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10 Easy Examples for Deciphering PHP Regular Expressions Page 2

By W. Jason Gilmore
on July 20, 2010

6. Finding More Complex Patterns

As you’ve just learned, locating numbers, numbers consisting of a specified digit count, and even numbers in context is pretty easy. But what if you wanted to locate a more complex string, such as a U.S. social security number? Social security numbers follow a rigid pattern, consisting of three digits, a hyphen, two digits, another hyphen, and finally four more digits (e.g. 123-45-6789). You can locate strings such as this by combining many of the concepts we’ve discussed so far:
$string = "John is 28 and his social security number is 123-45-6789."; preg_match_all("/b[0-9]{3}-[0-9]{2}-[0-9]{4}b/", $string, $digits);

7. Accounting for Inconsistency

Suppose that for some reason certain documents formatted social security numbers using asterisks instead of hyphens, meaning they could potentially appear in the string looking like 123*45*6789, and even 123-45*6789. You can write a regular expression that can account for the inconsistency, thereby retrieving substrings consisting of all such variations:
$string = "123-45-6789 and 123*45-6789"; preg_match_all("/b[0-9]{3}[-|*][0-9]{2}[-|*][0-9]{4}b/", $string, $digits);

8. Correcting Errors

When searching for strings such as social security numbers, you probably should correct any data-entry errors you find along the way before using the data for other purposes. You can do so as follows:
$string = "John is 28 and his social security number is 123*45-6789."; echo preg_replace('/([0-9]{3})[-*]([0-9]{2})[-*]([0-9]{4})/', '1-2-3', $string);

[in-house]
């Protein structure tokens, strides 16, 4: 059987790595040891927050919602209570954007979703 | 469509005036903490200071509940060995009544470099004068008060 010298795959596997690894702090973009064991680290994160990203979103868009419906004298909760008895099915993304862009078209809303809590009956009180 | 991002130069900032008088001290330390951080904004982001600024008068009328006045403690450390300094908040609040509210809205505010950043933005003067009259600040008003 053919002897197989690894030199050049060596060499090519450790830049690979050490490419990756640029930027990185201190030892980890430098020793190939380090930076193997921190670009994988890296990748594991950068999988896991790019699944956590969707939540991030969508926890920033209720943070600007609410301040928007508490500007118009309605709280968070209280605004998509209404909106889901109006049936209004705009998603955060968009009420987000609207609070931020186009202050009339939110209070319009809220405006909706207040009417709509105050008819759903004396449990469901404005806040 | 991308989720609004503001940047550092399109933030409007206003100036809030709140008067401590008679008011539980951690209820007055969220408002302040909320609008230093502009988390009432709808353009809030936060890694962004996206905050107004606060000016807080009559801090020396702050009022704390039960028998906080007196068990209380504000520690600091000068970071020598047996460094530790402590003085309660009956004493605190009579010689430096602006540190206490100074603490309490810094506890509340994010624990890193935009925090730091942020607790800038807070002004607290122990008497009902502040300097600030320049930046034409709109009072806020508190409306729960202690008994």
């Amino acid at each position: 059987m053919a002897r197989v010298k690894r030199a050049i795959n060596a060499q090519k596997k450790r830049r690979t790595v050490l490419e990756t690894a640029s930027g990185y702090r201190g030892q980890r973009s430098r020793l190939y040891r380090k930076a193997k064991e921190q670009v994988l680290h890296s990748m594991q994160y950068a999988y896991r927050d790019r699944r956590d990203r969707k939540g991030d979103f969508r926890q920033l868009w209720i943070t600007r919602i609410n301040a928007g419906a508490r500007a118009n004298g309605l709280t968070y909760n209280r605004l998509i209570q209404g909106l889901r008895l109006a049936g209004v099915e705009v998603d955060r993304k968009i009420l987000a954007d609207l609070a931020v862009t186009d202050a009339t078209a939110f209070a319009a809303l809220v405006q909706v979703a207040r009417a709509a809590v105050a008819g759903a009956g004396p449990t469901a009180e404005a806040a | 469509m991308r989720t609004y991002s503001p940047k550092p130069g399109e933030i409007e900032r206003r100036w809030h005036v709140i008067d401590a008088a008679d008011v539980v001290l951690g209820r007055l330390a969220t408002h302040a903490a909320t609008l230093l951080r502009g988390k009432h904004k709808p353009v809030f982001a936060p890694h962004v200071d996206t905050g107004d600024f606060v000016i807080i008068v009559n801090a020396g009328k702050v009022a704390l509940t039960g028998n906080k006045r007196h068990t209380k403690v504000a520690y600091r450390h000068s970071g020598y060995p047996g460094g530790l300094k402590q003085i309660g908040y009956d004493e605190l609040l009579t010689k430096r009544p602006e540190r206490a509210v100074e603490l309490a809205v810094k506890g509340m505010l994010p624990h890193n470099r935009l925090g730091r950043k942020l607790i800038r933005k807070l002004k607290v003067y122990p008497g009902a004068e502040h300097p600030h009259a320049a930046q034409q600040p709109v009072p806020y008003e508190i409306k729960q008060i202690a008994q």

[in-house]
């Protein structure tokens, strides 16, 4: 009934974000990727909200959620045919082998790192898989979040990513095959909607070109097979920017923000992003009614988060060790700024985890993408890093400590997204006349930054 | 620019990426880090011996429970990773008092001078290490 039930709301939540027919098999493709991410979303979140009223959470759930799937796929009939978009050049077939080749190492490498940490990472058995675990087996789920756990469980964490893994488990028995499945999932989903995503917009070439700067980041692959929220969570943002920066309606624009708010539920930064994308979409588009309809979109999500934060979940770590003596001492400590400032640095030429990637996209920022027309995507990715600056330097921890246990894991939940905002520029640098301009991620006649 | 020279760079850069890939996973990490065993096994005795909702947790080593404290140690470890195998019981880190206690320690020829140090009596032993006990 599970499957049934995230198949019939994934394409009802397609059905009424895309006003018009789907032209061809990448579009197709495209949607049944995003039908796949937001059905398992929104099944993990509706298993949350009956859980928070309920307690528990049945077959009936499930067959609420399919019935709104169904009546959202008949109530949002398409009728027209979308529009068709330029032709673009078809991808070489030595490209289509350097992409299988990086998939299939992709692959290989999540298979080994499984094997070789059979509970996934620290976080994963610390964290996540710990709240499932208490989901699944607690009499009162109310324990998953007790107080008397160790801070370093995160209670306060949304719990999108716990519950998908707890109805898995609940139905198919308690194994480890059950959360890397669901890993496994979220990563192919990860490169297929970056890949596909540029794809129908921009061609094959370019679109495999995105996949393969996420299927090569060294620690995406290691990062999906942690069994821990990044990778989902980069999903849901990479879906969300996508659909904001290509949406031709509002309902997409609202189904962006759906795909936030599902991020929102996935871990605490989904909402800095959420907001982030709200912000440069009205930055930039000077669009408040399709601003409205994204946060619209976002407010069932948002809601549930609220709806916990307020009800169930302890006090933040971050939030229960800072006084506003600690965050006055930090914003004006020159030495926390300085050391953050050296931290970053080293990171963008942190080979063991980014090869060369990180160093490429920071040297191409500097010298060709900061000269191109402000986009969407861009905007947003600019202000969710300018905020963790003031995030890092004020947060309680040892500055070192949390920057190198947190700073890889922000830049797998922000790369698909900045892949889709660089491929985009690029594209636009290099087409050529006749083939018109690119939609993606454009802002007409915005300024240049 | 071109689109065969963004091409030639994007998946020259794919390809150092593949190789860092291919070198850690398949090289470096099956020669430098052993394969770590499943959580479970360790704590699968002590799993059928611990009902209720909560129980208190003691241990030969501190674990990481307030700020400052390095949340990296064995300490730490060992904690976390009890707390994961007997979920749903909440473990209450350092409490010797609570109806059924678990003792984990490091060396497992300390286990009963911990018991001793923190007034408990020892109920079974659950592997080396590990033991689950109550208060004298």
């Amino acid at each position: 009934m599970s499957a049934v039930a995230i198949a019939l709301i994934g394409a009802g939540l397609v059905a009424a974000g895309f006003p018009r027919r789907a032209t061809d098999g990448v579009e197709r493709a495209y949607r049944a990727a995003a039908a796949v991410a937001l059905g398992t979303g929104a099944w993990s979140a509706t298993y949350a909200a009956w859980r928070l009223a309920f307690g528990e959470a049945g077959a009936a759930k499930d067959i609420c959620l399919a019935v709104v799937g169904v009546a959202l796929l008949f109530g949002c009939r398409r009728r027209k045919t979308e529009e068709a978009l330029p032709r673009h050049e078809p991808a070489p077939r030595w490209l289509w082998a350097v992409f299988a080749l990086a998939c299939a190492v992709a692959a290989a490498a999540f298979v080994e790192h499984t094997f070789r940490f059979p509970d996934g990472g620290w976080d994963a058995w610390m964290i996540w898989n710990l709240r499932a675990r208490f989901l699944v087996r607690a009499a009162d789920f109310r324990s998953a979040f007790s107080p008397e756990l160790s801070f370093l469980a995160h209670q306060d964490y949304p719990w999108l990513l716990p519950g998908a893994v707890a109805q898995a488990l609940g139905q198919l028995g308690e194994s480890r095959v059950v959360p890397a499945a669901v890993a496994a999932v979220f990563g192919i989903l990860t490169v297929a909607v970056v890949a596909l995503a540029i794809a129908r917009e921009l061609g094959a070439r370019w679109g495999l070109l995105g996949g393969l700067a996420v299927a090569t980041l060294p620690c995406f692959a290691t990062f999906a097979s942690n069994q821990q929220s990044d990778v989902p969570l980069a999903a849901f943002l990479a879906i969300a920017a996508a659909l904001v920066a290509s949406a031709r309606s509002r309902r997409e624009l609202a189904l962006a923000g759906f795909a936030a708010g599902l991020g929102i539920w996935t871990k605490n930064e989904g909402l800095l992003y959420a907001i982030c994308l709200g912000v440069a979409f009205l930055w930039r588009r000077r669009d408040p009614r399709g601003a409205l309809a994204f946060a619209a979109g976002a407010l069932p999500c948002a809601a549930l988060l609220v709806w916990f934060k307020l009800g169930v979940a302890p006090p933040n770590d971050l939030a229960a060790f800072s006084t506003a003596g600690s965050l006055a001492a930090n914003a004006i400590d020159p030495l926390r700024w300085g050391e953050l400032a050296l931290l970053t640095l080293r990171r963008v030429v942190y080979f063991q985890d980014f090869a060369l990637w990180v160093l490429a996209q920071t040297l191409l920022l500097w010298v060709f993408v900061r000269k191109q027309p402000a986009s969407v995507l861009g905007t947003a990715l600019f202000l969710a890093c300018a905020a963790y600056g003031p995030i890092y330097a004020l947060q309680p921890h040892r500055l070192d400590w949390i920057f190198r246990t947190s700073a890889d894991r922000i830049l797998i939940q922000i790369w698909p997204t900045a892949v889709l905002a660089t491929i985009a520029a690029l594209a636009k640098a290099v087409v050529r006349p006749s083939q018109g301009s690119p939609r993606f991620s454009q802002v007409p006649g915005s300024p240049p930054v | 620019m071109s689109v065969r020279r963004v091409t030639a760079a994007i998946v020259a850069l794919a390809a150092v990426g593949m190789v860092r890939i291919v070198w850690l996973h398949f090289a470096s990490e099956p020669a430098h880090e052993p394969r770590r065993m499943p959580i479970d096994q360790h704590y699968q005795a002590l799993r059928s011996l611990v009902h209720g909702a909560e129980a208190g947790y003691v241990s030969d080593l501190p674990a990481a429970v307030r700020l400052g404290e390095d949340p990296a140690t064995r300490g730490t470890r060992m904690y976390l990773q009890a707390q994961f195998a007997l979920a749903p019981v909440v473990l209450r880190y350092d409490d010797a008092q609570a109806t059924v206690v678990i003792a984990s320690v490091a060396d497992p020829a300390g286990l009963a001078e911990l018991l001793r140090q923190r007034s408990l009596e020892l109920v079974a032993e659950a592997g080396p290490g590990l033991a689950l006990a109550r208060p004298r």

Executing this example will output the following corrected string:
John is 28 and his social security number is 123-45-6789.

9. Taking Advantage of Alternative Syntax

The [0-9] character class is just one way to represent digits ranging between zero and nine. You’ll also regularly encounter several alternative approaches that accomplish the same task yet use different syntax. For instance, all of the following examples will recognize a proper social security number:
/b[0-9]{3}-[0-9]{2}-[0-9]{4}b/ /bd{3}-d{2}-d{4}b/ /b[:digit:]{3}-[:digit:]{2}-[:digit:]{4}b/

10. Avoiding Regular Expressions

Because the need to parse strings and documents for certain substrings is so common, the PHP developers have put a lot of thought into how to streamline the process for certain tasks. For instance, if you merely want to determine whether a specific substring is located in a larger string, use the stristr() function rather than construct a regular expression. Or if you want to validate a complex string such as an email address, check out the Filter extension. By taking advantage of these conveniences you’ll save a fair amount of time and frustration, not to mention boost your application’s performance.


With some practice, constructing even complex regular expressions will become as natural as riding a bicycle. Spend some time devising your own examples.

About the Author

Jason Gilmore is the founder of WJGilmore.com and the author of
several popular books, including “Easy PHP Websites with the Zend Framework”, “Easy PayPal with PHP”, and “Beginning PHP and MySQL, Third Edition”.